Tennant's next publication was a poem called Papistry Storm'd, or the Dingin' Doun o' the Cathedral, followed in 1822 by an epic under the title of The Thane of Fife, having for its theme the invasion of the east coast of Fife by the Danes in the ninth century. The year after appeared Cardinal Beaton, a Tragedy in five acts, and in 1825 he published another Poem entitled John Baliol. None of these publications met with success, nor did they add anything to the author's reputation. In 1831 the chair of oriental languages in St. Mary's College, St. Andrews, became vacant, and Tennant offered himself as a candidate, but Dr. Scott of Corstorphine, a rival candidate, was preferred. He remained three years longer at Dollar, when the professorship again becoming vacant by the death of Dr. Scott, he was appointed to it. In this way, by a series of steps, he ascended from the lowest to one of the highest grades of Scottish academical distinction. Tennant's last work, published in 1845, was entitled Hebrew Dramas, founded on Incidents in Bible History, and consisted of three dramatic compositions. He was also the author of a Syriac and Chaldee grammar, and of a memoir of Allan Ramsay, published with his works, which he put forth as the pioneer of an edition of the Scottish poets. As a prose writer he never attained any distinction. He contributed numerous articles to the Edinburgh Literary Journal, none of which, however, exhibit any peculiar excellence. Tennant usually spent his summer months at his own villa of Devongrove, near Dollar, and here he breathed his last, October 15, 1848, in his sixty-fourth year. A memoir of his life and writings by Matthew Foster Conolly appeared in 1861.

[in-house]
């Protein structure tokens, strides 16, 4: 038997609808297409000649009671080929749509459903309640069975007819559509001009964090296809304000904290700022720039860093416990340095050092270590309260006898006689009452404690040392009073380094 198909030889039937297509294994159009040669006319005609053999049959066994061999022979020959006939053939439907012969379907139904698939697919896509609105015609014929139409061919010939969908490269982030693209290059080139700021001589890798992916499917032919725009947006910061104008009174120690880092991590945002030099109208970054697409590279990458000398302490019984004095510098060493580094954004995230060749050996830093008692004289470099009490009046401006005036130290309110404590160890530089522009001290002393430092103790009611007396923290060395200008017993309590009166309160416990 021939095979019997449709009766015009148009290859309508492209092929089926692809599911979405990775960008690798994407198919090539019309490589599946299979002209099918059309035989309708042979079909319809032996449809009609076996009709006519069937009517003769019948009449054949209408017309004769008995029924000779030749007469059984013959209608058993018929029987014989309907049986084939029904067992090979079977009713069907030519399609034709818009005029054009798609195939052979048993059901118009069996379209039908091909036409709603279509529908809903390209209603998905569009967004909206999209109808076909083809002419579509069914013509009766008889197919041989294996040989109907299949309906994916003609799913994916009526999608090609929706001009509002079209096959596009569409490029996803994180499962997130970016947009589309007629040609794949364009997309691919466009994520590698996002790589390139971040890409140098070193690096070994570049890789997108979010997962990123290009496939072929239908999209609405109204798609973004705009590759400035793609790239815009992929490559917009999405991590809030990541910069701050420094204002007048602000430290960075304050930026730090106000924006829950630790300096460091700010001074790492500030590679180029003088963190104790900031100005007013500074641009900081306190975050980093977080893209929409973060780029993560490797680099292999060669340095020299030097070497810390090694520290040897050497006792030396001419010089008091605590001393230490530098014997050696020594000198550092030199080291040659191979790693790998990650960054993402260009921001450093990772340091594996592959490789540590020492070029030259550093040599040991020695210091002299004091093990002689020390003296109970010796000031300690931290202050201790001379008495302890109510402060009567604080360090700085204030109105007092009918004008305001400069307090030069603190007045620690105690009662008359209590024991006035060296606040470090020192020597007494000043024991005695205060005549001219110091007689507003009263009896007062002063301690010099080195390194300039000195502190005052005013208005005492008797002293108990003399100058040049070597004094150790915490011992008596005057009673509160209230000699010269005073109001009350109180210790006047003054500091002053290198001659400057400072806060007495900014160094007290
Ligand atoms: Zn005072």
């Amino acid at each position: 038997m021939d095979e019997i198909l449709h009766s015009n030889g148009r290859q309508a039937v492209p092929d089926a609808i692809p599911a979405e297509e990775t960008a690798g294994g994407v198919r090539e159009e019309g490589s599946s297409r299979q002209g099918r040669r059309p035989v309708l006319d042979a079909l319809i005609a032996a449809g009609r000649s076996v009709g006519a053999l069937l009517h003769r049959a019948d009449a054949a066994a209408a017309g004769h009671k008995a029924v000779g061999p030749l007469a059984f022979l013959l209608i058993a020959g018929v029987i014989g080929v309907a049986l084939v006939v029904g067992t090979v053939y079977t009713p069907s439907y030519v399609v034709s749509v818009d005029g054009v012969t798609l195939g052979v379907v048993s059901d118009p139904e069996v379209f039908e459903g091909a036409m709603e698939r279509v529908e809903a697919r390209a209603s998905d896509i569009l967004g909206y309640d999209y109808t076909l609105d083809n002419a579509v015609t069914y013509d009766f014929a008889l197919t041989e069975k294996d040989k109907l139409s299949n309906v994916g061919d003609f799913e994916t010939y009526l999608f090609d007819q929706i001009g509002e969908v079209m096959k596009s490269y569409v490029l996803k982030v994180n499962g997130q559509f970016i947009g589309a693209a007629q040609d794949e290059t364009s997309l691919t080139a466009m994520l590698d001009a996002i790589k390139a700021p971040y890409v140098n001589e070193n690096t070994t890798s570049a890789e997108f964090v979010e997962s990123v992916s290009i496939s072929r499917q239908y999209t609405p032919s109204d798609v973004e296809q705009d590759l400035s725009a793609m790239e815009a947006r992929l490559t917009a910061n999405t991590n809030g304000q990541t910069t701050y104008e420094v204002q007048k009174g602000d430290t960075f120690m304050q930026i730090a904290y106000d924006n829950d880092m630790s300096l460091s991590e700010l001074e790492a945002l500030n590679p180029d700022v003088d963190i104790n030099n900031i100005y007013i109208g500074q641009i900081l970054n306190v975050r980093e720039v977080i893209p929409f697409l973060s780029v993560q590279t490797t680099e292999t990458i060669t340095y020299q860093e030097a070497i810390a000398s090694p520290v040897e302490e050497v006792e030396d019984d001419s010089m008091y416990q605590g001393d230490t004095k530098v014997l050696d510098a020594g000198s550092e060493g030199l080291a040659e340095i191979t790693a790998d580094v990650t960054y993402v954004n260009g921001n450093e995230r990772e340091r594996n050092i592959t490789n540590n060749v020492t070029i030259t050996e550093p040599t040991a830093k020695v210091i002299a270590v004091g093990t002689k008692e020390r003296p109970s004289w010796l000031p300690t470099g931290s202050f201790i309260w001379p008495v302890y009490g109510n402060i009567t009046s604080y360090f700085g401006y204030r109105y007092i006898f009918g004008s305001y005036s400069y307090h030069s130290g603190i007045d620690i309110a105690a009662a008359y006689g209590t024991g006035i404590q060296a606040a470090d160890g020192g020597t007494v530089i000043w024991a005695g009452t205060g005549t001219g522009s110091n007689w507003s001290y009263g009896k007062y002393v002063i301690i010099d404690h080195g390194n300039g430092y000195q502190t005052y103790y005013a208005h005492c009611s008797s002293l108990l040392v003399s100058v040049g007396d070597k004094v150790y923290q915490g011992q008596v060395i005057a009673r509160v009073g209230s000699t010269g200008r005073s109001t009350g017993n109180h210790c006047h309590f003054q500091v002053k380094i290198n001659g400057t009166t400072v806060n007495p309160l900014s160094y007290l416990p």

The following unpublished letters, addressed to Mrs. Grant of Laggan, will be read with interest, as they refer to a new metrical translation of the Psalms, in regard to which Tennant had a spirited correspondence with the Ettrick Shepherd, afterwards collected and issued in a volume by Constable & Co.:—
"Devongrove, Dollar, 28th Sept. 1831.
My dear Mrs. Grant,—